NSA says computer problem did not affect intelligence

The super-secret National Security Agency said it suffered a serious computer problem on Monday that impacted its systems for 72 hours.

The usually tight-lipped NSA issued the statement on the outage following an ABC News report of the problem. The agency said it took "thousands of man-hours and an investment of $1.5 million" to recover its information technology infrastructure. The NSA statement emphasized that the incident "did not affect intelligence collection," adding "no significant intelligence information has been lost" as a result of the computer outage.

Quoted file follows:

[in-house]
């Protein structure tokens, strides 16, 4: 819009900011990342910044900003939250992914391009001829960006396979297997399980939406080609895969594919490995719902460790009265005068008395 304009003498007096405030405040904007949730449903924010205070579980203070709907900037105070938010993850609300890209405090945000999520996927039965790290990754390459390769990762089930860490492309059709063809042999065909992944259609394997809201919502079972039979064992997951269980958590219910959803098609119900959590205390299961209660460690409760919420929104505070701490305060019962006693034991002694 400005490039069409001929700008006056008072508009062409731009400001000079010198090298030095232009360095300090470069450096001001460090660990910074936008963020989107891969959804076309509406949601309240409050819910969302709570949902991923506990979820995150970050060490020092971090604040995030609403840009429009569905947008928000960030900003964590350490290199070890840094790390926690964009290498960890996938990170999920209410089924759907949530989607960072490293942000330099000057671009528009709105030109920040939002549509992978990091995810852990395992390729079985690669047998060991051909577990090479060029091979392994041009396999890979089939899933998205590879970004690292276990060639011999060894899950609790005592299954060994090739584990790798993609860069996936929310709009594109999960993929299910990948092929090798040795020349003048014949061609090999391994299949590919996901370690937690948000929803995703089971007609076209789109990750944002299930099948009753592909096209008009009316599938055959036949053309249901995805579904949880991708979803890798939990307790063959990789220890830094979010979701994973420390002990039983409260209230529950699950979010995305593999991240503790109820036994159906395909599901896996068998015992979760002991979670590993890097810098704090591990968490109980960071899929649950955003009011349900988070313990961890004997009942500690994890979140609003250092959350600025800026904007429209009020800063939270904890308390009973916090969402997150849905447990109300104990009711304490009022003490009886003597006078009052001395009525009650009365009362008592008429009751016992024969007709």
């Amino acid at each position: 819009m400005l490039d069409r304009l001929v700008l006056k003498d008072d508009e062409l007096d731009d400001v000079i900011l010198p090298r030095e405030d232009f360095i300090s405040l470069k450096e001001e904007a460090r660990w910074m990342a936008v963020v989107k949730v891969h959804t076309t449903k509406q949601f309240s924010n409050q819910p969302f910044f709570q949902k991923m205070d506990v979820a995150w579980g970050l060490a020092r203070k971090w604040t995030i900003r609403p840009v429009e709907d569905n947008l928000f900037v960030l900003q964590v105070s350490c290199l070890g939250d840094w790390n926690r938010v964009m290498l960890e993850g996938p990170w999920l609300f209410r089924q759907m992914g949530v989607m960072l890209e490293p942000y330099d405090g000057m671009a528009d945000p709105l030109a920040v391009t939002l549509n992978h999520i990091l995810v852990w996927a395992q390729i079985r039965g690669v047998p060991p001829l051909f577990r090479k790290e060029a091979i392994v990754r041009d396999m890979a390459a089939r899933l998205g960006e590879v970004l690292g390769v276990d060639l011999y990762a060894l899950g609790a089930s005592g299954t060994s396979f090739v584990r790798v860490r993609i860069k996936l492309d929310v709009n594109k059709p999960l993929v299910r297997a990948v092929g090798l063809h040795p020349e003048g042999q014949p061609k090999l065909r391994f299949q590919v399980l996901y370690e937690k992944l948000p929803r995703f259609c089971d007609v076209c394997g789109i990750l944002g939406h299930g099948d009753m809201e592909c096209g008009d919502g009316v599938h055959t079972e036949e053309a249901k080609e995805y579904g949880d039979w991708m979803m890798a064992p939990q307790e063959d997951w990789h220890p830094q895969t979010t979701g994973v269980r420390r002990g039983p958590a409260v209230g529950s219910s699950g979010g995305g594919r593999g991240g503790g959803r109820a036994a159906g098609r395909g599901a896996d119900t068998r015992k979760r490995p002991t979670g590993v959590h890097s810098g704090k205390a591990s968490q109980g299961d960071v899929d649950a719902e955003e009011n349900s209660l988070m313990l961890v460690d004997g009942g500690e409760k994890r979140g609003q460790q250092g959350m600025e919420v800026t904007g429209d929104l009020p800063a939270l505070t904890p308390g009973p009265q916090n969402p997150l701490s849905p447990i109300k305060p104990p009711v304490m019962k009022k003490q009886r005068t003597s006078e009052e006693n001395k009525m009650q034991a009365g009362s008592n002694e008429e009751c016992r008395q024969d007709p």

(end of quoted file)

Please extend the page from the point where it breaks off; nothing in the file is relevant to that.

The NSA, headquartered at Fort Meade, Md., collects signals intelligence, including radio, satellite and cellular telephone transmissions, from posts worldwide. Fort Meade houses one of the world's most advanced computing environments, including, according to one knowledgeable source, "at least two of every kind of supercomputer ever manufactured."

NSA uses those computers to sift through terabytes of raw information, searching for words such as "missile" or "warhead." NSA also employs a large number of skilled linguists, both at Fort Meade and abroad, capable of focusing in on those keywords, no matter the language.

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